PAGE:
B2B brands can be successful on Instagram, too. Oracle is a great example of this, with over 37,000 followers on Instagram. Their posts are a mix of inspiration, their team (and charitable activities), and facts that are relevant to their user base. It’s worth noting that even with a brand so strongly business-focused, there’s a decent amount of “lifestyle” content — which makes sense for Instagram. Other businesses can take their cues from this, posting photos that show what it’s like to work at their company (if they’re using Instagram for recruitment), show what it’s like to use their product or even showcase current customers/users and parts of their daily life.

What goes into an Instagram ad?

Here’s what a basic Instagram ad looks like in the feed:


If the ad is for an app, there’s an “Install Now” button instead of a “Shop Now” button. When the user taps it, they’re taken directly to the online store (or the app store). Another option is the “Learn More” button, which takes the user to a site of your choosing (or, for example, a Youtube video).

In addition to the static image ads, like the example above, there are carousel ads, where users can swipe through several different images, and video ads, which are up to 30 seconds long.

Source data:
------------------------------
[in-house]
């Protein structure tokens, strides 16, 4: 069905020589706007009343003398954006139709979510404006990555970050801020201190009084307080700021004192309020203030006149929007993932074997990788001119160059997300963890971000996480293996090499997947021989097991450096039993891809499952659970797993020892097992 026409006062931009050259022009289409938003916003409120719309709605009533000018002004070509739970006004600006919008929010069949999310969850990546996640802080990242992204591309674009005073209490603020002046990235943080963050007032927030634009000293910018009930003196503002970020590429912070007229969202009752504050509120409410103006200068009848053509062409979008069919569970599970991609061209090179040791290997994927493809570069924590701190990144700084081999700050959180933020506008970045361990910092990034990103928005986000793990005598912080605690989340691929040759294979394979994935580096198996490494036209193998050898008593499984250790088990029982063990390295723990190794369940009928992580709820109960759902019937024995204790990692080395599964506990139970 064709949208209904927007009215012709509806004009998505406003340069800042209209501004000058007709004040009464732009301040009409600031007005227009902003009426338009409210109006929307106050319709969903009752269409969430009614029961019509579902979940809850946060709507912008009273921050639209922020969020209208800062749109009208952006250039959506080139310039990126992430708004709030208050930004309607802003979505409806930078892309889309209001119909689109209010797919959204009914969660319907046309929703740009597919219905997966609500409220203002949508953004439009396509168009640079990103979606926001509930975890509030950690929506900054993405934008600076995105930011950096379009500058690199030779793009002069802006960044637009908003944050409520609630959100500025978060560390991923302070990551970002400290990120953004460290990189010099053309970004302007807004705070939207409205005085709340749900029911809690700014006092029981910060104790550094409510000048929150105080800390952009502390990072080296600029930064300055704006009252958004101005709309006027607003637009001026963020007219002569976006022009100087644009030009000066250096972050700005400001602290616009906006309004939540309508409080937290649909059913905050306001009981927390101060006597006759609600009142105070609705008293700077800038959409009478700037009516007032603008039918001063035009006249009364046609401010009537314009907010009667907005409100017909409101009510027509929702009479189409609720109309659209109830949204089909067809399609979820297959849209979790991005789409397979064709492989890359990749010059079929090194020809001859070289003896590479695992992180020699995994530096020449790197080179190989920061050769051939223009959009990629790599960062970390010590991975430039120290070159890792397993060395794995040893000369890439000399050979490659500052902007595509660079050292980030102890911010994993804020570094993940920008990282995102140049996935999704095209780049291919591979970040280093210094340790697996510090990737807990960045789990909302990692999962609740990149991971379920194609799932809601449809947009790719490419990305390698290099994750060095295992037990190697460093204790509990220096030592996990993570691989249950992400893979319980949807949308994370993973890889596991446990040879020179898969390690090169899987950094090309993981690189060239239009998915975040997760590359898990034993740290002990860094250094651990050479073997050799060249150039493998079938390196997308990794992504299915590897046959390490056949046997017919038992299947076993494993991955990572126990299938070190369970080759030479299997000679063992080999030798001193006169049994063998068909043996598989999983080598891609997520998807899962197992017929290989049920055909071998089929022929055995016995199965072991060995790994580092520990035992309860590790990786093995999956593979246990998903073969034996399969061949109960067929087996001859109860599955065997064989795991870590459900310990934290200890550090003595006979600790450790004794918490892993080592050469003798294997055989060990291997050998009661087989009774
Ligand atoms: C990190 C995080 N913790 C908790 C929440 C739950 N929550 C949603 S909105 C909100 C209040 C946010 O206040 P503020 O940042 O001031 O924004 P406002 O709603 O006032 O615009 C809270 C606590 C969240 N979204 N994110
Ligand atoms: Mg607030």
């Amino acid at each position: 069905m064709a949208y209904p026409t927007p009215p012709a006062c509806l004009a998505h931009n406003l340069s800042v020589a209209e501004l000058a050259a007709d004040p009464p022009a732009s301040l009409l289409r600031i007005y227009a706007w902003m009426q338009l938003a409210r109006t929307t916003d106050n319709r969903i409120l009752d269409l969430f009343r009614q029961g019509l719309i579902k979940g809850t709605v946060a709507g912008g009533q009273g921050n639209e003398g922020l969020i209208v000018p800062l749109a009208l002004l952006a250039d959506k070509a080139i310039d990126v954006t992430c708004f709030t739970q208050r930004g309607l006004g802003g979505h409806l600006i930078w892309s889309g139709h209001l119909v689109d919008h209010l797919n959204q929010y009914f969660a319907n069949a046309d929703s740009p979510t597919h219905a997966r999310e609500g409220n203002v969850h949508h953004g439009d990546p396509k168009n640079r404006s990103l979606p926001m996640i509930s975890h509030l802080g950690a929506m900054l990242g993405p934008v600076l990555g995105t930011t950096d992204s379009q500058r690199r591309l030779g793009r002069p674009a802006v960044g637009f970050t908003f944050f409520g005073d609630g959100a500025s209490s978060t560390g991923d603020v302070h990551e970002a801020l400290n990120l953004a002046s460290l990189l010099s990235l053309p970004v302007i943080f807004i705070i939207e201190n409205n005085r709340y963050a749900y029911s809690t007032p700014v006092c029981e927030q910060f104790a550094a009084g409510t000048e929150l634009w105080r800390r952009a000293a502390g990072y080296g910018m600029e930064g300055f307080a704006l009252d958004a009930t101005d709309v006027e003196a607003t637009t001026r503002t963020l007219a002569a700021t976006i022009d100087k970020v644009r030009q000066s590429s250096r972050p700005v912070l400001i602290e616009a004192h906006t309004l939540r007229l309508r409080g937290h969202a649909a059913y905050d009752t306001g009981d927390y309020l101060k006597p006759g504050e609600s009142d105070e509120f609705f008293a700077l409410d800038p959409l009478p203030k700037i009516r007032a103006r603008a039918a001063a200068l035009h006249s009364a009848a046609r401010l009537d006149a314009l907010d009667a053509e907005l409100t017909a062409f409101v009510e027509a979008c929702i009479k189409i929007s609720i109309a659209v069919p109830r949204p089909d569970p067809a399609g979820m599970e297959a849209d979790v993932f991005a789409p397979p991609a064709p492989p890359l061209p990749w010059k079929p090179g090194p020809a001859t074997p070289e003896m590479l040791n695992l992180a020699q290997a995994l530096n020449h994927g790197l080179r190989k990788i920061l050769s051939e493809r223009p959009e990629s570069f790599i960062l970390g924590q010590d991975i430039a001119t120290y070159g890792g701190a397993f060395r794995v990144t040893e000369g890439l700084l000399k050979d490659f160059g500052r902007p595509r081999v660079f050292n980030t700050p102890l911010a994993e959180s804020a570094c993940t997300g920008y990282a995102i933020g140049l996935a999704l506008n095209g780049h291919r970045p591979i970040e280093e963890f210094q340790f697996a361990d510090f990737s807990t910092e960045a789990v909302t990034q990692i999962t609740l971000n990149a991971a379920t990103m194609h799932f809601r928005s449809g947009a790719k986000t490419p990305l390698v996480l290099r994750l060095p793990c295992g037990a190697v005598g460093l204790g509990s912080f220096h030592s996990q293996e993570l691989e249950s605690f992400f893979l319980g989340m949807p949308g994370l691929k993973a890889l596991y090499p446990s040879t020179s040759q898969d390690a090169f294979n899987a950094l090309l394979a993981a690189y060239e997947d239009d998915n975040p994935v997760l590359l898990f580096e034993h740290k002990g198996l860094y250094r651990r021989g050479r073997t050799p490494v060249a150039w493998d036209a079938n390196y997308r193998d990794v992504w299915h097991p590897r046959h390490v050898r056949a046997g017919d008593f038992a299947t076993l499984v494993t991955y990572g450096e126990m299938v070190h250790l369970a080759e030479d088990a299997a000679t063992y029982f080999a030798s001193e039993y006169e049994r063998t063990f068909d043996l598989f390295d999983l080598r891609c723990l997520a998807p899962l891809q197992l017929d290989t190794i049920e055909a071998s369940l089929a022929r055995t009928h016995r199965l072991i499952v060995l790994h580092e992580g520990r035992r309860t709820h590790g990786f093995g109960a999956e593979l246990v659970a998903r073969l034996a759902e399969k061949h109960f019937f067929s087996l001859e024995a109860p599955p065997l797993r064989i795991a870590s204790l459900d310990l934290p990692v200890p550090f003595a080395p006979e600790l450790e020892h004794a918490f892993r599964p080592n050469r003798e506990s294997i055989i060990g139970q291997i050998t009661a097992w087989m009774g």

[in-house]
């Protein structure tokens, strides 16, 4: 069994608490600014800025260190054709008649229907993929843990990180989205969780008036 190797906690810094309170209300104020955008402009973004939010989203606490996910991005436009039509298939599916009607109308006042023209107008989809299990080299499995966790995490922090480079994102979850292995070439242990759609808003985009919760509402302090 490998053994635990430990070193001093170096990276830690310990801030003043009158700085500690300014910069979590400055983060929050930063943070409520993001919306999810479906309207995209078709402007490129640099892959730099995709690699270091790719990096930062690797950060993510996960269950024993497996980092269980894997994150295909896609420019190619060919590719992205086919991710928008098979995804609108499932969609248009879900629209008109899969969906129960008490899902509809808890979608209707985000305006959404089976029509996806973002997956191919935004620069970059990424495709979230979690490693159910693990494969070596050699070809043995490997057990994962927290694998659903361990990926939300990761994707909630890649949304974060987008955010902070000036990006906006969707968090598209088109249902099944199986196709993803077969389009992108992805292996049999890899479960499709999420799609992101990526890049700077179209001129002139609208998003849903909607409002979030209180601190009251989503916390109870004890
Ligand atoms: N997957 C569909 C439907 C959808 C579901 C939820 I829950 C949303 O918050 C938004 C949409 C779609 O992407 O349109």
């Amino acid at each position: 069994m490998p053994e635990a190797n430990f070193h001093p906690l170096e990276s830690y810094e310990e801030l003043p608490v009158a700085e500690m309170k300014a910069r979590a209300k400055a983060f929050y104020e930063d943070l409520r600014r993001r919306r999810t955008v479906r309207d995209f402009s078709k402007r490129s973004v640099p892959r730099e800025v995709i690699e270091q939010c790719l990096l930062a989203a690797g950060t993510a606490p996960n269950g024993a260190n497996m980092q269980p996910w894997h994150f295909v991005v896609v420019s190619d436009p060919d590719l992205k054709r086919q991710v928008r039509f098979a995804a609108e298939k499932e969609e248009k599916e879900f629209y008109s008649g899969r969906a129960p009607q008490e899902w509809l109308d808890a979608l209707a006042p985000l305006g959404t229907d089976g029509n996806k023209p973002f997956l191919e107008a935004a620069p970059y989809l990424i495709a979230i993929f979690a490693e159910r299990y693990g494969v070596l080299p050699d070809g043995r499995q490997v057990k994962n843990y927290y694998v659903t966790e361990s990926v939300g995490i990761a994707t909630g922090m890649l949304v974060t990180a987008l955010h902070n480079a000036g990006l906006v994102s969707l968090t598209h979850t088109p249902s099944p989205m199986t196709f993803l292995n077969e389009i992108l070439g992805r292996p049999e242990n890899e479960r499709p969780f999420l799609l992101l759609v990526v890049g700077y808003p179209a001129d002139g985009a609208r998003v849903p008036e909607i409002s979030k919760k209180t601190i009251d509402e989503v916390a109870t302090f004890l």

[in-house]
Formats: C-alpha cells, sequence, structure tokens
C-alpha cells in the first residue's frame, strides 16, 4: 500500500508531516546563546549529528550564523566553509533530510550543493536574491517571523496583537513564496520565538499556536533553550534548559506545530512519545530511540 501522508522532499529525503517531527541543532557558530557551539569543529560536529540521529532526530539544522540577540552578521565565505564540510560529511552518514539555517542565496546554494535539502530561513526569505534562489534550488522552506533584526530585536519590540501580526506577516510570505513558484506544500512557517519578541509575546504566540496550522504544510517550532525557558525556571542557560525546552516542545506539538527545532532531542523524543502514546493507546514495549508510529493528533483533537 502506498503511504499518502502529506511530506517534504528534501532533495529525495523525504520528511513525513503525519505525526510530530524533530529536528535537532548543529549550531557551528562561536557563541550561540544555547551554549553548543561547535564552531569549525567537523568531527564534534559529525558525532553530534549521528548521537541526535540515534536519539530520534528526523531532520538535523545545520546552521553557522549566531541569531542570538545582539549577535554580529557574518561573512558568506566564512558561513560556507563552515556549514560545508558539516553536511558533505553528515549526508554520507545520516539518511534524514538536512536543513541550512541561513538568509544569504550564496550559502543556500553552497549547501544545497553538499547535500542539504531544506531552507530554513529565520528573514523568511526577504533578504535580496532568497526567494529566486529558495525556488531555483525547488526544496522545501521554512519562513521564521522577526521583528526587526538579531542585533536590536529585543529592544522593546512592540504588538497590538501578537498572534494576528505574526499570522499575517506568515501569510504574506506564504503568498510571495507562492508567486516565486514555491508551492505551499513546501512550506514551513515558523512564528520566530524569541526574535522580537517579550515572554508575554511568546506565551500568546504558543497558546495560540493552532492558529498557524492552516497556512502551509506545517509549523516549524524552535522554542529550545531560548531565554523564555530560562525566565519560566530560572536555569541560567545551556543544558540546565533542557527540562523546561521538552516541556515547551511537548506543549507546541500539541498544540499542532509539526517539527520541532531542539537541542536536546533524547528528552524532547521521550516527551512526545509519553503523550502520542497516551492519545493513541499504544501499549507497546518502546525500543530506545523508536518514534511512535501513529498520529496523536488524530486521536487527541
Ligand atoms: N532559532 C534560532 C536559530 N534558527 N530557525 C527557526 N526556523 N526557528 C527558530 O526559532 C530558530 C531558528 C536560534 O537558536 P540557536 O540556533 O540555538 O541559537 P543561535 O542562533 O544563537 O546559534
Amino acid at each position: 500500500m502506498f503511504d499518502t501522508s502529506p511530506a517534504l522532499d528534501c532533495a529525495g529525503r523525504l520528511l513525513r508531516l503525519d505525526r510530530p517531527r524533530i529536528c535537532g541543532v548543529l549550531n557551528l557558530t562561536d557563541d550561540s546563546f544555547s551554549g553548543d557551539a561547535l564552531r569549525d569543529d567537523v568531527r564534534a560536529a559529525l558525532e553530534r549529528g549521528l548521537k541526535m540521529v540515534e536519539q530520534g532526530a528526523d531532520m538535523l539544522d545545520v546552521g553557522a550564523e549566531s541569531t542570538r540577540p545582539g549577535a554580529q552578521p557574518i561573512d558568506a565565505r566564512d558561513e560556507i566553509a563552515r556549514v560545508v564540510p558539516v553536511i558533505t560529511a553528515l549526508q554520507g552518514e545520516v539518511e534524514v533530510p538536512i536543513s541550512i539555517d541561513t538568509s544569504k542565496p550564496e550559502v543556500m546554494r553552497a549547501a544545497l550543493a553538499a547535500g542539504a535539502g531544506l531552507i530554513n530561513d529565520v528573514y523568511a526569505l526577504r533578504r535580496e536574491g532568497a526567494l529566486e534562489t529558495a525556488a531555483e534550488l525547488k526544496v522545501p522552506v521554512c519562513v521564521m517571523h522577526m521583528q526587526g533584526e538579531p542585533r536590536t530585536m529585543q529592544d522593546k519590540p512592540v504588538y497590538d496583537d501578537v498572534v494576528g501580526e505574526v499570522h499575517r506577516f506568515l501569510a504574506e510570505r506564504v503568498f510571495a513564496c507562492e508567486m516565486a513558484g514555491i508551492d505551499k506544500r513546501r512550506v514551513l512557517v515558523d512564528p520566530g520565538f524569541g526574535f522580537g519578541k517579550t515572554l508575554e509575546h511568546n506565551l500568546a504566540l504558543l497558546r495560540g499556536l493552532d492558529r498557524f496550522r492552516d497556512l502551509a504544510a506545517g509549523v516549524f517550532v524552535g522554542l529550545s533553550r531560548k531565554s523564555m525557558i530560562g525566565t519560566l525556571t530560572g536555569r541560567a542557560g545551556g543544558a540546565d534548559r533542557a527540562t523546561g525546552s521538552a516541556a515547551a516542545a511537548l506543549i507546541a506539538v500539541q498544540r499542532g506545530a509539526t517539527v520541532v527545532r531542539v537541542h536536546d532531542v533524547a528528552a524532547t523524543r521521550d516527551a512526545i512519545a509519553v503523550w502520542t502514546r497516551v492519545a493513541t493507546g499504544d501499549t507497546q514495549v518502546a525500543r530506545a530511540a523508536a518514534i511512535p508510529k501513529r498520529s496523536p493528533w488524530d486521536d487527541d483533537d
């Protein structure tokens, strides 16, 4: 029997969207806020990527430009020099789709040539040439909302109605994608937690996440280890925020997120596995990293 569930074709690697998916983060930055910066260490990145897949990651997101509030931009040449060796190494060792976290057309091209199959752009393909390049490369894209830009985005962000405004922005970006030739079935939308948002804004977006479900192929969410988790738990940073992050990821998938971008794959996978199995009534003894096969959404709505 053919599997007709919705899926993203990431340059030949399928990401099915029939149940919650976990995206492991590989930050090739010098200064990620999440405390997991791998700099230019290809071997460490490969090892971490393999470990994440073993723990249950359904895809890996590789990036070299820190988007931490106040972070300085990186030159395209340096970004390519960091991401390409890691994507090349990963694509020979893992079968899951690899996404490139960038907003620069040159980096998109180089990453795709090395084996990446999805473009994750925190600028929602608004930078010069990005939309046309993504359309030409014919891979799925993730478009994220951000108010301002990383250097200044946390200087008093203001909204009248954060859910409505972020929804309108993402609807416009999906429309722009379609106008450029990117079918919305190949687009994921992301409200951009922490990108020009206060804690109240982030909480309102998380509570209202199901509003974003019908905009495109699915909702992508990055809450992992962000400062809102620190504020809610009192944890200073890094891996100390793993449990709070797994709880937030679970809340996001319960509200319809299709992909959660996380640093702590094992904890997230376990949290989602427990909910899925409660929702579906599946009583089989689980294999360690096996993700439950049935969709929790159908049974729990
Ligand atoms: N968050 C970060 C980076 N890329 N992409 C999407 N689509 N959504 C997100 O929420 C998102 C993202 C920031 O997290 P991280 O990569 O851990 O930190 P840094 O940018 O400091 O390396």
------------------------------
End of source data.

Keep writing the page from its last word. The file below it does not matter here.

Instagram ad basics: Things to know before you set up your first campaign

Facebook has a detailed video (and FAQ) on creating Instagram ads here. In general, here’s a few pointers:

  • Similar to Facebook ads, Instagram ads can’t have text over more than 20% of the image.
  • Ads have to fall within the Instagram community guidelines, which include no adult content (nothing sexually explicit or overly suggestive), no promotion of illegal services or activities, no promotion of illegal/recreational/prescription drugs, and nothing sensationalized or violent.
  • Ads can’t contain content that assumes things about the viewer — for example, you can’t say “meet other skateboarders like you,” but you can say “meet skateboarders and learn to skate better.”
  • Again, similar to Facebook ads, Instagram ads have to be reviewed before they go live. Usually, this takes around 24 hours.
  • The different types of ads are video ads, image ads and carousel ads, as discussed earlier.
  • Call to action buttons are available for all types of ads. The different call to action buttons are “Learn More,” “Shop Now,” and “Install Now.”